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Nice 100 KM ride; Strava’s route feature; Street naming convention rant.

From yesterday's 100 kilometer ride. Enjoying the view on Scrub Jay Lane in Minneola, Florida. I shouldn't need the cue sheet taped to my top tube, but I do.

After three fairly tough trainer workouts in a row (Thursday, Friday and Saturday) followed immediately by a spirited 100 kilometer ride on Sunday, my legs were not exactly fresh yesterday morning. But it was another beautiful day, and I had no choice but to get out and ride again!

Over the weekend I spent some time playing around with Strava’s fairly new route planner, and came up with a nice little 100 kilometer ride with a little over 2,000 feet of elevation (which I creatively named “Kelly Park -> Astalula -> Sugarloaf -> Minneola -> South Lake Trail -> West Orange Trail”).

From yesterday's 100 kilometer ride. Enjoying the view on Scrub Jay Lane in Minneola, Florida. I shouldn't need the cue sheet taped to my top tube, but I do.

From yesterday’s 100 kilometer ride. Enjoying the view on Scrub Jay Lane in Minneola, Florida. I shouldn’t need the cue sheet taped to my top tube, but I do.

Strava’s route planner is a pretty cool tool, but it’s far from perfect. I like that you can print out a cue sheet (a necessity for my dumb, perpetually lost ass), but the cue sheet missed streets and turns that were clearly shown on the map, and was ambiguous at certain intersections. A few examples:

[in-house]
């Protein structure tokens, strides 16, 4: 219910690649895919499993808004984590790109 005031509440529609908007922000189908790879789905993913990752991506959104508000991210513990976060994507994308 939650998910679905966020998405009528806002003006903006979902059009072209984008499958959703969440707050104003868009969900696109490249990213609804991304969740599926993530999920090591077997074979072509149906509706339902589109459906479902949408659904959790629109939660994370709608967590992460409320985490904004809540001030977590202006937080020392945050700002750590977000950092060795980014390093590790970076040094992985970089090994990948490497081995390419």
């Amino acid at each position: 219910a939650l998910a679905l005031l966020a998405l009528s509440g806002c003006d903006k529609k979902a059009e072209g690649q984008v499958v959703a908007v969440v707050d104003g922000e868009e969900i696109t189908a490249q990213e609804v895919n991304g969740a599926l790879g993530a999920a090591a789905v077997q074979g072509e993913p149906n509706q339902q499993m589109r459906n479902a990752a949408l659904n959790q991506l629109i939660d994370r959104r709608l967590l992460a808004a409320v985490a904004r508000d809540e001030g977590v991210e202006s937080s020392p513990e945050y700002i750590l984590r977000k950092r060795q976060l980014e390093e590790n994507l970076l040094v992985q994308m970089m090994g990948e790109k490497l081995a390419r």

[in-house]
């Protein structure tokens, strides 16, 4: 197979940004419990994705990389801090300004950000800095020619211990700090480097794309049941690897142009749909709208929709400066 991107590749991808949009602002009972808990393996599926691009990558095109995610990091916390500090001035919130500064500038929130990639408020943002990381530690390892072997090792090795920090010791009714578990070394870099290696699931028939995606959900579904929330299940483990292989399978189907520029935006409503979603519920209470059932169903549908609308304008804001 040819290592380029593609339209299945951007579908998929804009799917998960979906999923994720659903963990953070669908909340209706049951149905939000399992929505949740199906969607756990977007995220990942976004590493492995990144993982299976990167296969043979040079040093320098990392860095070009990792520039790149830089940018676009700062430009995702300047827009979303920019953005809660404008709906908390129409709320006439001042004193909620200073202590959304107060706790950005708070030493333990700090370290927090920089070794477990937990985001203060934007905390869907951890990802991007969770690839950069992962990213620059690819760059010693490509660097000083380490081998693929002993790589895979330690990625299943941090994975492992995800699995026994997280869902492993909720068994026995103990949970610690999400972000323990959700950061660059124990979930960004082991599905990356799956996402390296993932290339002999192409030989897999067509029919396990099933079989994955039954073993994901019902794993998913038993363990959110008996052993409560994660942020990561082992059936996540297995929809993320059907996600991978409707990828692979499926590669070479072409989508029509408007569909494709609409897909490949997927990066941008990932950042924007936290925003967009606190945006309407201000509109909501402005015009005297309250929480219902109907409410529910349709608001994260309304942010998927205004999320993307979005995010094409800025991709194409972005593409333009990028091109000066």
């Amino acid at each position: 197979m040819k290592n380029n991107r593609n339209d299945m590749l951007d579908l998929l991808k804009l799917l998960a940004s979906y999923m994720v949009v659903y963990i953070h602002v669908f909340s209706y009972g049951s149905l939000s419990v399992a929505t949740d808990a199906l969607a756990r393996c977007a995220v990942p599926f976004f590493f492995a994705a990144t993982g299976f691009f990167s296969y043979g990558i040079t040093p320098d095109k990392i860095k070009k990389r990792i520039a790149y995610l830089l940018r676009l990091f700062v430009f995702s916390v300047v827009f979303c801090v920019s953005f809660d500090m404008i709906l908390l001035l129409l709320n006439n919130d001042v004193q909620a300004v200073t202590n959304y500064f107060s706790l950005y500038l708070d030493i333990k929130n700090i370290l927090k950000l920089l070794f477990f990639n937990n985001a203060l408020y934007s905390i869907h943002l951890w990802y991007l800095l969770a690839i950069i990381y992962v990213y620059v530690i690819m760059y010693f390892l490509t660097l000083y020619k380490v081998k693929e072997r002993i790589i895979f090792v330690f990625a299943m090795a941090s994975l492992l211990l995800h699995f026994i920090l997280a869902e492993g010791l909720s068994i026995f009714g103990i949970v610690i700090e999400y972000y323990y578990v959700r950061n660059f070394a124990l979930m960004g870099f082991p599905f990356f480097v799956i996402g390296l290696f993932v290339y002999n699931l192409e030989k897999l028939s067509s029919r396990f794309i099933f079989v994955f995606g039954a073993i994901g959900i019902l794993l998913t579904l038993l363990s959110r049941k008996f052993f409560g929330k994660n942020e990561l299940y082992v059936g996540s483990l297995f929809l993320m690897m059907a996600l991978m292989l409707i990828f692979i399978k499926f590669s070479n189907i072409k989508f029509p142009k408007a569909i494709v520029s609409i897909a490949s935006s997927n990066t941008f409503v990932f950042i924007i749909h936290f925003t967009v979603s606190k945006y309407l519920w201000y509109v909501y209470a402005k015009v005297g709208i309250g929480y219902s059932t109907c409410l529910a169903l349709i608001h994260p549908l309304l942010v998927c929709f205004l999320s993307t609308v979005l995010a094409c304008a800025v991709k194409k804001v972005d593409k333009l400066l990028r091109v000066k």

Thankfully I reviewed the cue sheet and spotted these errors before I left the house. I manually annotated the cue sheet, but it’s a little disappointing that there were so many errors. I think I’m going to stick with MapMyRide for now.

Okay, so the cue sheet errors are bad enough, but there are also mapping errors and street naming conventions that are utterly baffling. Examples? Sure.

Check out this intersection:

If you go straight on Grassy Lake it turns into Jack Pine; If you turn left from Grassy Lake, you're on Fosgate; If you turn right from Grassy Lake you're still on Grassy Lake, but the street sign indicates Fosgate in both directions. Very funny.

 

Here’s the street sign:

So much misinformation in so little space.

So much misinformation in so little space.

 

Grassy Lake Road is to the left (off camera), and the sign clearly indicates Grassy Lake Road continues, straight, into the subdivision pictured at right. But no, that’s actually Jack Pine. The sign also shows that Fosgate runs in both directions (east and west). Again, no: Fosgate actually runs east, while Grassy Lake runs west from this point. The sign gives no indication of this and, in fact, indicates that Grassy Lake continues south.

Okay, how about this one: Turkey Farm Road becomes N. Hancock Road and then Turns back into Turkey Farm Road, and this all happens on a short, straight section of road:

Really? REALLY?!

Really? REALLY?!

 

Adding to the confusion, There is another Hancock Road south of this location (which does not connect in any way with this Hancock Road), and the other Hancock Road is also called “Old Highway 50 West” AND “Old County Road 50”.

In fact, many of the major roads around here have two or even three names. It’s absolutely ridiculous.

To the never-ending amusement of my friends, I am extremely directionally challenged. Seriously, I’m exceptionally bad. I really make an effort, but I have some sort of mental block that prevents me from finding my way around like normal people. Crap like the above just makes my head want to explode.

Sorry, had to rant a bit. Directional issues aside, yesterday’s ride was awesome! 🙂